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Detecting spatialization of binaurally recorded stereo file?

November 13, 2012 | 4:48 am

Hi everyone,

I’m working on a project in which I’d like to map the dynamics/intensity of various points of the stereo field to LED-driven lanterns. A nighttime symphony of frogs, specifically. Kind of the complement to something I’ve done a lot of before, which is chop up a jitter image into several vertical slabs, and then use the brightness/etc to control sounds.

How I thought I’d do it is something like this:

(a) play the stereo recording in max (sfplay~ or similar) – it’s quite spatial b/c it was recorded with Sonic Studios DSM mic
(b) somehow, on the fly, divide it into 14 channels, left to right (these will not be going out to actual channels, though, just used for #s.
(c) measure the intensity of each of these streams and spit out into a number, say 0.-1.
(d) translate each of these numbers into 0-255, and send each one out via Arduino Mega to 14 LEDs to control dimming.

I think I have most of it figured out, but I’m banging my head against how to analyze the stereo file and divert it into 14 areas.

Essentially, what I want is if there are discrete sounds/attacks at the same time say far to the left, 3/4 the way to the right, and all the way to the right, but nowhere else, that the LEDs in those locations would light up. Preferably through dimming, so they flicker.

Any and all ideas welcome. I could be missing something easy – I hope I am.


November 13, 2012 | 6:01 am

Here is a beginning, but it’s not working as expected, likely due to the fact that I don’t know anything about ambisonics!

It uses Graham Wakefield’s ambisonic externals.

– Pasted Max Patch, click to expand. –

November 13, 2012 | 5:28 pm

detecting the azimuth and/or elevation will only work by comparison; you need a reference signal of the same sound or the source you are goijng to analyze must already contain a movement (of static/repeating sound material).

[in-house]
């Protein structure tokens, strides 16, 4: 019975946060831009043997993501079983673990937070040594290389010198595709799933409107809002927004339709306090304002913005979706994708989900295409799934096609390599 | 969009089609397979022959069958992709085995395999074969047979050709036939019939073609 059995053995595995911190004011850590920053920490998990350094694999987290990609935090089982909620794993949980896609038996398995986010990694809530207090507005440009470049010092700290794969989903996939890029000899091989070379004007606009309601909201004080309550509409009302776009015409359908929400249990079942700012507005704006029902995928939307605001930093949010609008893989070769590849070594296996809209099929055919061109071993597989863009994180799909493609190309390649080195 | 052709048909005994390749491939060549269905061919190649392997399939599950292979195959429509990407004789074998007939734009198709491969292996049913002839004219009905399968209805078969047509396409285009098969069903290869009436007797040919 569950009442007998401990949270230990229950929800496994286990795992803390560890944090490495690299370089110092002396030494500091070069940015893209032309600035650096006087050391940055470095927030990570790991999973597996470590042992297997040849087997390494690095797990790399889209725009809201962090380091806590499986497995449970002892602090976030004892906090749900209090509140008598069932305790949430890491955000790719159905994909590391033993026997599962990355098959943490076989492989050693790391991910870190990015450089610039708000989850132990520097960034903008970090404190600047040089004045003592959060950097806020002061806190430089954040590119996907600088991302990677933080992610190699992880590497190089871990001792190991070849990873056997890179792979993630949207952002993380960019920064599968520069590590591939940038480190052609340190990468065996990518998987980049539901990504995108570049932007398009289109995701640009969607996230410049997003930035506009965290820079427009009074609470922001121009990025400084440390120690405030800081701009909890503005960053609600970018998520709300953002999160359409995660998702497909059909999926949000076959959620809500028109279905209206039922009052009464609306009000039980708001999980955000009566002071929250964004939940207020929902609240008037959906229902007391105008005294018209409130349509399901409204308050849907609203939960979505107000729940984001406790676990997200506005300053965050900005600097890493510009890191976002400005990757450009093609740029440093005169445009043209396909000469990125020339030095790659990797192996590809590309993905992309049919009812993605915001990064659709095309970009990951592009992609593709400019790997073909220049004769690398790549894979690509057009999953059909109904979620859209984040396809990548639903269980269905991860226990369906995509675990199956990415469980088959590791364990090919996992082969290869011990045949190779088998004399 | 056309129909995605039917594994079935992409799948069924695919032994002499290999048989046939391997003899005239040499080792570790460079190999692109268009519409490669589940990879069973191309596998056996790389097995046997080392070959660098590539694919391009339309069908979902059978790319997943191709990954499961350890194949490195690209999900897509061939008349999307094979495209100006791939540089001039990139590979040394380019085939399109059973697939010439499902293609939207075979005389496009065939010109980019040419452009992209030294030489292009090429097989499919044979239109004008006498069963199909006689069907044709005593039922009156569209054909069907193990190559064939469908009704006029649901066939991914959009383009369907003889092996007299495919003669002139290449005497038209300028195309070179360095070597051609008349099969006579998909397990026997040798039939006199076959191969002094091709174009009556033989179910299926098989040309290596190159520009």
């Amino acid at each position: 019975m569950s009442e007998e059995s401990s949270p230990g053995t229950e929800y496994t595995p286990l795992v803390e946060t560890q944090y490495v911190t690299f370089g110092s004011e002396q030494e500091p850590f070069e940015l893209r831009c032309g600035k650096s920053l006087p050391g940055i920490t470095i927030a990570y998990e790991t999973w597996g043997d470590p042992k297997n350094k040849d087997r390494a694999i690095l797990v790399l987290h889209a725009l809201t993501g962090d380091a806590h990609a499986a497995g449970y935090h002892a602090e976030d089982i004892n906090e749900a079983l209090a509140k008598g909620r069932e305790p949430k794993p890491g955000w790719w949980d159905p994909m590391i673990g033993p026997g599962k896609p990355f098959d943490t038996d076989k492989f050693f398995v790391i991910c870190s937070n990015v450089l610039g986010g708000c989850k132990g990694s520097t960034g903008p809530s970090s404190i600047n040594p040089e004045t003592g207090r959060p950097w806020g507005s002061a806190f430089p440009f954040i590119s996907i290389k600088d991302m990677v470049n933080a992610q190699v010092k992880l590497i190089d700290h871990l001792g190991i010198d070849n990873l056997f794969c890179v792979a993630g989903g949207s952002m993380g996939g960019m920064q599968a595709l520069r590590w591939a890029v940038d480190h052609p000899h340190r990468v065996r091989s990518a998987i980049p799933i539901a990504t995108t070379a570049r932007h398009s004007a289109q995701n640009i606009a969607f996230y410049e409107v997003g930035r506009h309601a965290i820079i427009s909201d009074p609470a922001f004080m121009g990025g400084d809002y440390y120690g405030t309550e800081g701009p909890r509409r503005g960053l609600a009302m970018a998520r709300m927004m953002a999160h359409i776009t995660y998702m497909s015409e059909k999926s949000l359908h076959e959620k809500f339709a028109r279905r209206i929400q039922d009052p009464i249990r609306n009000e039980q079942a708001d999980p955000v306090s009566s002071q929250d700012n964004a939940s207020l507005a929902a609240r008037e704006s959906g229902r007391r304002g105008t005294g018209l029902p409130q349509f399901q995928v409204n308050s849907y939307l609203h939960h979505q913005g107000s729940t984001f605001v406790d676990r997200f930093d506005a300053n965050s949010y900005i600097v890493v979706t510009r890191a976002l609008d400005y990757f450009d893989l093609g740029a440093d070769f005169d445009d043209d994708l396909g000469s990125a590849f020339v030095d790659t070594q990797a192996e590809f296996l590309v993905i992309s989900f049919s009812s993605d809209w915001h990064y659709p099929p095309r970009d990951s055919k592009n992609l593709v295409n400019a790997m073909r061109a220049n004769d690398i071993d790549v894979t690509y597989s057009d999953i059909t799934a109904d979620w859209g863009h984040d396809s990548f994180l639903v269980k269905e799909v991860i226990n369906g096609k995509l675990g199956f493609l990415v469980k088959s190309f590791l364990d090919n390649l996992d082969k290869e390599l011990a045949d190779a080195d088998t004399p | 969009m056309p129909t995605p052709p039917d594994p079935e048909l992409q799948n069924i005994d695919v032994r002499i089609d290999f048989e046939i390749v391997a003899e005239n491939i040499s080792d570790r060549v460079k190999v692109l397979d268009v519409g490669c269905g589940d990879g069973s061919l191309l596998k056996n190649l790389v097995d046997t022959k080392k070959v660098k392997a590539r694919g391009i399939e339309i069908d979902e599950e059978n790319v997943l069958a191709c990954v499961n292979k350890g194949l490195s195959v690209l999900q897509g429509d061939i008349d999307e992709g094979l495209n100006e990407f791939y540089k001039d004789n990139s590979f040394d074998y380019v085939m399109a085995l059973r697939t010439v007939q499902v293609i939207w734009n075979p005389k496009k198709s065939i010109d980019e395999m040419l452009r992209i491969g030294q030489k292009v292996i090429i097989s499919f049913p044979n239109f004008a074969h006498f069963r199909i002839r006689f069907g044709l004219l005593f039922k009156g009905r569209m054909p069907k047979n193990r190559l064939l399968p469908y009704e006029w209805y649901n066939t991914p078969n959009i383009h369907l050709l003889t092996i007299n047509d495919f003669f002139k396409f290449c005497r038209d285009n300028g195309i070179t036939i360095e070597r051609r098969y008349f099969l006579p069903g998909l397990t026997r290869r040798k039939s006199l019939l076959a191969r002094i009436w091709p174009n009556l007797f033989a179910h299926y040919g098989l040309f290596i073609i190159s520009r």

November 13, 2012 | 11:41 pm

Hi Roman, thanks. The sound file I have has sections which are pretty static/repetitive, ie lots of clicking frogs. What do I do with that?

Everyone: what I’m trying to achieve is: imagine a sine wave panned hard left to hard right. Imagine a series of 14 lights placed left to right on the stage. Imagine the lights flickering from left to right. Now imagine that instead of a sine wave you have a stereo file creating a much more complex pattern of lights.

Is this possible?

November 14, 2012 | 2:51 am

the mic you are using is a stereo mic, so you can’t decode it into multiple channels– any sense of spatialization is due to the induced perception due to interaural time differences and level differences, plus possibly some spectral cues due to the design of the mic (pseudo-binaural);

in order to do what you want with the current recording you have, you would have to get the computer to mimic the way the brain processes these cues before the computer could ‘tell’ where the sound is coming from. This is not possible unless you have a few decades of research time spare.

My advice is to go back to the pond with an ambisonic mic, or perhaps even better, place a number of omni mics around the area, and do a multitrack recording, one track per led light.

November 14, 2012 | 5:35 pm

Hi Terry,

Thanks. I was afraid of this. Unfortunately, the recording is from rural Thailand, so I won’t be getting back there anytime soon.

I’d hoped that there might be an algorithm that *could* decode those subtle time differences as well as differences in level; I guess I’m happy that brains are still more powerful by far than computers, but it would be cool to translate stereo spatialization visually.

Oh well. Thank you for saving more time trying to track down the impossible!

November 14, 2012 | 9:12 pm

the impossible ideas are always the best…

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